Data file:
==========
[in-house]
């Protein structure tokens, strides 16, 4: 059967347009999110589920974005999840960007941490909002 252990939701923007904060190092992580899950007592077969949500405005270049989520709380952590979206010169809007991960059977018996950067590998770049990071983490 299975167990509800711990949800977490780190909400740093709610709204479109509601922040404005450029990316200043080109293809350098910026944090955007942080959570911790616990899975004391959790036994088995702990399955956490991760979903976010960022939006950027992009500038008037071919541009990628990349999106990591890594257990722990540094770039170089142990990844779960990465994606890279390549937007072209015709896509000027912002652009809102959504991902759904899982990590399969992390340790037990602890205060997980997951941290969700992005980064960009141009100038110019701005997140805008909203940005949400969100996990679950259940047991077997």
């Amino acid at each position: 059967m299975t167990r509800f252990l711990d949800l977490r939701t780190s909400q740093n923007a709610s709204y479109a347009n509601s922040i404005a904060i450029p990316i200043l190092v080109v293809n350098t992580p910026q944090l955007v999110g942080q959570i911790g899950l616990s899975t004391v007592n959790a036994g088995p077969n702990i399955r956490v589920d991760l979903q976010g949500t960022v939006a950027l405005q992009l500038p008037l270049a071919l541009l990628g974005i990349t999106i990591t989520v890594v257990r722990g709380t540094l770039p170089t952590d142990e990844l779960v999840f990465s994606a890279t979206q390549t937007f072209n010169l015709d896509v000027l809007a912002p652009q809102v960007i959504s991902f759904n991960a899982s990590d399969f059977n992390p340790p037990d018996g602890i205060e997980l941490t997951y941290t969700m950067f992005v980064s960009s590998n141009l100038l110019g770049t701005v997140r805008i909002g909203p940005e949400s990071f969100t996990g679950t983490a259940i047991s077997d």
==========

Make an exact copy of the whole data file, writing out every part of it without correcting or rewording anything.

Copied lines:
[in-house]
């Protein structure tokens, strides 16, 4: 059967347009999110589920974005999840960007941490909002 252990939701923007904060190092992580899950007592077969949500405005270049989520709380952590979206010169809007991960059977018996950067590998770049990071983490 299975167990509800711990949800977490780190909400740093709610709204479109509601922040404005450029990316200043080109293809350098910026944090955007942080959570911790616990899975004391959790036994088995702990399955956490991760979903976010960022939006950027992009500038008037071919541009990628990349999106990591890594257990722990540094770039170089142990990844779960990465994606890279390549937007072209015709896509000027912002652009809102959504991902759904899982990590399969992390340790037990602890205060997980997951941290969700992005980064960009141009100038110019701005997140805008909203940005949400969100996990679950259940047991077997």
């Amino acid at each position: 059967m299975t167990r509800f252990l711990d949800l977490r939701t780190s909400q740093n923007a709610s709204y479109a347009n509601s922040i404005a904060i450029p990316i200043l190092v080109v293809n350098t992580p910026q944090l955007v999110g942080q959570i911790g899950l616990s899975t004391v007592n959790a036994g088995p077969n702990i399955r956490v589920d991760l979903q976010g949500t960022v939006a950027l405005q992009l500038p008037l270049a071919l541009l990628g974005i990349t999106i990591t989520v890594v257990r722990g709380t540094l770039p170089t952590d142990e990844l779960v999840f990465s994606a890279t979206q390549t937007f072209n010169l015709d896509v000027l809007a912002p652009q809102v960007i959504s991902f759904n991960a899982s990590d399969f059977n992390p340790p037990d018996g602890i205060e997980l941490t997951y941290t969700m950067f992005v980064s960009s590998n141009l100038l110019g770049t701005v997140r805008i909002g909203p940005e949400s990071f969100t996990g679950t983490a259940i047991s077997d």